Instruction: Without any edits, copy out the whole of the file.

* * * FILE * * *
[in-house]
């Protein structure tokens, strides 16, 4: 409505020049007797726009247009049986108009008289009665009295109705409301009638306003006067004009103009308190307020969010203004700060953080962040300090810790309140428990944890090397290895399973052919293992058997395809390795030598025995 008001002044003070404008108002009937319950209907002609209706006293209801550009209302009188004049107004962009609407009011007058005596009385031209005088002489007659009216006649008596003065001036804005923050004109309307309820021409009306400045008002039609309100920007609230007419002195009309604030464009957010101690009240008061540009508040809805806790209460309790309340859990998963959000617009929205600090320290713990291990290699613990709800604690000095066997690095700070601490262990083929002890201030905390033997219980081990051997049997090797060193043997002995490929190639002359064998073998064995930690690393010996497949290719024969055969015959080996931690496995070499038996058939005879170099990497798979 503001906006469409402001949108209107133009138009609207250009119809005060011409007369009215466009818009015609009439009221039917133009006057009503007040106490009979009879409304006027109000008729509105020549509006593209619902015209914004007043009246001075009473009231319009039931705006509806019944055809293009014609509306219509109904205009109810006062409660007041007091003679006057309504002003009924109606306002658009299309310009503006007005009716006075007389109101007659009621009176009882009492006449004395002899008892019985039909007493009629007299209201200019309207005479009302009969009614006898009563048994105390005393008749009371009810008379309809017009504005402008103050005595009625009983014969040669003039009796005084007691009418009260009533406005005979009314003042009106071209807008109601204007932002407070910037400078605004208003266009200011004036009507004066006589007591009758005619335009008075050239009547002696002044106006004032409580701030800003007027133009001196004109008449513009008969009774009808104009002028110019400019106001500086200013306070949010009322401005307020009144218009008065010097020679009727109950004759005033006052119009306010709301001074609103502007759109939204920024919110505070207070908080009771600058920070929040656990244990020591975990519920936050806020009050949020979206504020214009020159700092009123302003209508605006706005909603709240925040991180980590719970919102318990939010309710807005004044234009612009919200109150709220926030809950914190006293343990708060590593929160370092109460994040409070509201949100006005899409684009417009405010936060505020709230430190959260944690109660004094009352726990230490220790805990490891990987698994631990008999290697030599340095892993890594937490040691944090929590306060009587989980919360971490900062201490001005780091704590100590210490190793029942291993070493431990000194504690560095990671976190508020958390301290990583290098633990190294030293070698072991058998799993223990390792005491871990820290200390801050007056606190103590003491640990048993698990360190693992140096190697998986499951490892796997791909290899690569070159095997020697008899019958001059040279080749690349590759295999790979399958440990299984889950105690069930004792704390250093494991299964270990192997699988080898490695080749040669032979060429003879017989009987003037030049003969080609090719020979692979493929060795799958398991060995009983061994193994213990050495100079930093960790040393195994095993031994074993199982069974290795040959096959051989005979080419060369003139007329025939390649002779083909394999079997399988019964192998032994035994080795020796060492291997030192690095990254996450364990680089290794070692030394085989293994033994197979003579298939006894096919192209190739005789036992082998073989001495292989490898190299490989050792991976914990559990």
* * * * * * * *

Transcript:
[in-house]
């Protein structure tokens, strides 16, 4: 409505020049007797726009247009049986108009008289009665009295109705409301009638306003006067004009103009308190307020969010203004700060953080962040300090810790309140428990944890090397290895399973052919293992058997395809390795030598025995 008001002044003070404008108002009937319950209907002609209706006293209801550009209302009188004049107004962009609407009011007058005596009385031209005088002489007659009216006649008596003065001036804005923050004109309307309820021409009306400045008002039609309100920007609230007419002195009309604030464009957010101690009240008061540009508040809805806790209460309790309340859990998963959000617009929205600090320290713990291990290699613990709800604690000095066997690095700070601490262990083929002890201030905390033997219980081990051997049997090797060193043997002995490929190639002359064998073998064995930690690393010996497949290719024969055969015959080996931690496995070499038996058939005879170099990497798979 503001906006469409402001949108209107133009138009609207250009119809005060011409007369009215466009818009015609009439009221039917133009006057009503007040106490009979009879409304006027109000008729509105020549509006593209619902015209914004007043009246001075009473009231319009039931705006509806019944055809293009014609509306219509109904205009109810006062409660007041007091003679006057309504002003009924109606306002658009299309310009503006007005009716006075007389109101007659009621009176009882009492006449004395002899008892019985039909007493009629007299209201200019309207005479009302009969009614006898009563048994105390005393008749009371009810008379309809017009504005402008103050005595009625009983014969040669003039009796005084007691009418009260009533406005005979009314003042009106071209807008109601204007932002407070910037400078605004208003266009200011004036009507004066006589007591009758005619335009008075050239009547002696002044106006004032409580701030800003007027133009001196004109008449513009008969009774009808104009002028110019400019106001500086200013306070949010009322401005307020009144218009008065010097020679009727109950004759005033006052119009306010709301001074609103502007759109939204920024919110505070207070908080009771600058920070929040656990244990020591975990519920936050806020009050949020979206504020214009020159700092009123302003209508605006706005909603709240925040991180980590719970919102318990939010309710807005004044234009612009919200109150709220926030809950914190006293343990708060590593929160370092109460994040409070509201949100006005899409684009417009405010936060505020709230430190959260944690109660004094009352726990230490220790805990490891990987698994631990008999290697030599340095892993890594937490040691944090929590306060009587989980919360971490900062201490001005780091704590100590210490190793029942291993070493431990000194504690560095990671976190508020958390301290990583290098633990190294030293070698072991058998799993223990390792005491871990820290200390801050007056606190103590003491640990048993698990360190693992140096190697998986499951490892796997791909290899690569070159095997020697008899019958001059040279080749690349590759295999790979399958440990299984889950105690069930004792704390250093494991299964270990192997699988080898490695080749040669032979060429003879017989009987003037030049003969080609090719020979692979493929060795799958398991060995009983061994193994213990050495100079930093960790040393195994095993031994074993199982069974290795040959096959051989005979080419060369003139007329025939390649002779083909394999079997399988019964192998032994035994080795020796060492291997030192690095990254996450364990680089290794070692030394085989293994033994197979003579298939006894096919192209190739005789036992082998073989001495292989490898190299490989050792991976914990559990």